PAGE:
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April 14, 2018 Comments Off on Review: OTB’s “Patti & The Kid” Meanders Through An American Gothic Landscape Views: 1541 *Seattle Theaterland, Arts & Entertainment, Performance Art, Reviews, Stage

Review: OTB’s “Patti & The Kid” Meanders Through An American Gothic Landscape


Review: Patti & The Kid. Created by Frank Boyd and Libby King. Written and performed by  Frank Boyd, Libby King and Maya Flory-Barnes Salas. Dramaturg: Sally Ollove. Collaborator/Consulting Director: Jenny Koons. Lighting Design: Amiya Brown. Sound Design: Nila K. Leigh. Runs April 12 through April 15, 2018 at On The Boards.

Proudly and boldly comparing their work to Beckett’s “Waiting for Godot” and the work of seminal film comedian Buster Keaton, Frank Boyd and Libby King’s new performance piece PATTI & THE KID debuting at On The Boards this weekend is theater for the patient. It opens simply; two rolled up carpet bundles onstage which contain the two actors who emerge with a clutter of junk and immediately set up their individual little island-camps and go about the business of surviving in…well, who knows where? The p.r. for Patti & The Kid is calling it a post-apocalyptic western. Perhaps. It’s more accurately a landscape of American Gothic Existentialism in the Brave New World of Trumpism.

Which is just a fahncy way of saying “it’s a post-apocalyptic western”.

In addition to the two carpet islands of household crap and camping gear, there is a sad little absurdist Beckettian tree at the back of the stage which gets visited by…the dude? Both characters are dressed in quasi western garb; the female self-identifies as “Patti” as in iconic rock star/artist Patti Smith, who was certainly a renegade. Is the male character “The Kid”? As in noted criminal of the Wild West, “Billy the Kid”? He seems too benign to be that hardened of a villain. The male character is, as we learn later in the piece, is a former (?) junkie mess who got involved in Civil War reenactments.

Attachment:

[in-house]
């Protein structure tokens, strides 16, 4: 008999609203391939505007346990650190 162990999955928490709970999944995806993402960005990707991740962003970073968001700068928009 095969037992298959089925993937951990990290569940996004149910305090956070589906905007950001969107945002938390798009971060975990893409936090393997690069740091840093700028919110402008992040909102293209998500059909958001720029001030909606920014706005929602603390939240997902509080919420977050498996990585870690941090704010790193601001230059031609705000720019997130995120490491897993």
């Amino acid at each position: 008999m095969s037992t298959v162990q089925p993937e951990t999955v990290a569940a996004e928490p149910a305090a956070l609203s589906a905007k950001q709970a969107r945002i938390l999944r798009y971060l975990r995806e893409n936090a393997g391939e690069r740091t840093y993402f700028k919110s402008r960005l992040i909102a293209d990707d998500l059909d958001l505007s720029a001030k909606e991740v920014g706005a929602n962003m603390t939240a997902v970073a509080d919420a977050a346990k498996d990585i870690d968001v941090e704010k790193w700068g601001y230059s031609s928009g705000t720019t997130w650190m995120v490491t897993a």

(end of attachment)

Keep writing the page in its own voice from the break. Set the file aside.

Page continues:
Plus, halfway through Patti & The Kid, an actual real “kid” appears…it’s 10 year old Maya Flory-Barnes Salas an astonishingly self-assured child performer who grounds the play in some sense of surreal normality. After 30 minutes or so of the two adult characters silently setting up their island-camps, which include the rituals of making coffee and playing war games with Nerf guns, “The Kid” emerges to speak the first actual lines of dialogue heard in the evening as her cheery questions force the reluctant adults to start engaging with her. The Kid also brings the audience into the mix by telling a joke then asking audience members to contribute their mostly awful jokes (which raises anxiety levels as you’re never sure what the hell someone in an audience is going to say or do…)

The Kid then leaves and each of the adult characters offers up individual monologues which fill in their story a bit. The male character tells his Civil War reenactment story and recites a long Warholian list of Campbell Soup products while “Patti” tells us about her life pre-post apocalypse. This section, for me, was the most engaging part of Patti & The Kid. Both Mr. Boyd and Ms King are good actors and excellent storytellers and their stories were oddly intriguing and rather poignant. When they wrap up this section of the evening, it’s a bit disappointing. You’re left wanting more of their tales.

The two characters eventually return to the carpet cocoon status where we first met them and The Kid returns to have her solo moment on stage which includes more audience engagement.

The End.

It’s a languid show, and very segmented thus my “you need patience to get enjoyment out of Patti & The Kid” warning. The first mute “actors nattering around onstage” section is…ok and the arrival of “The Kid” adds a frisson of energy to the proceedings. The two monologues are by far the most interesting parts of the evening which runs about 100 minutes or so.

Patti & The Kid is, in many ways, the typical “new work” kind of experimental theater piece you frequently see at On The Boards. It meanders in a familiar and benign way while it allows performers to explore things at a pace they get to set. There’s a tendency to reference other works while commenting on the state of the world. Sometimes these kinds of shows dazzle and sometimes they bomb in a spectacular fashion but mostly they amuse with flashes of brilliance here and there to propel them along. In the case of Patti & The Kid, it’s those monologues and Mr. Boyd and Ms King’s skills at performing them and the charismatic charm of Maya Flory-Barnes Salas that gets the job done.

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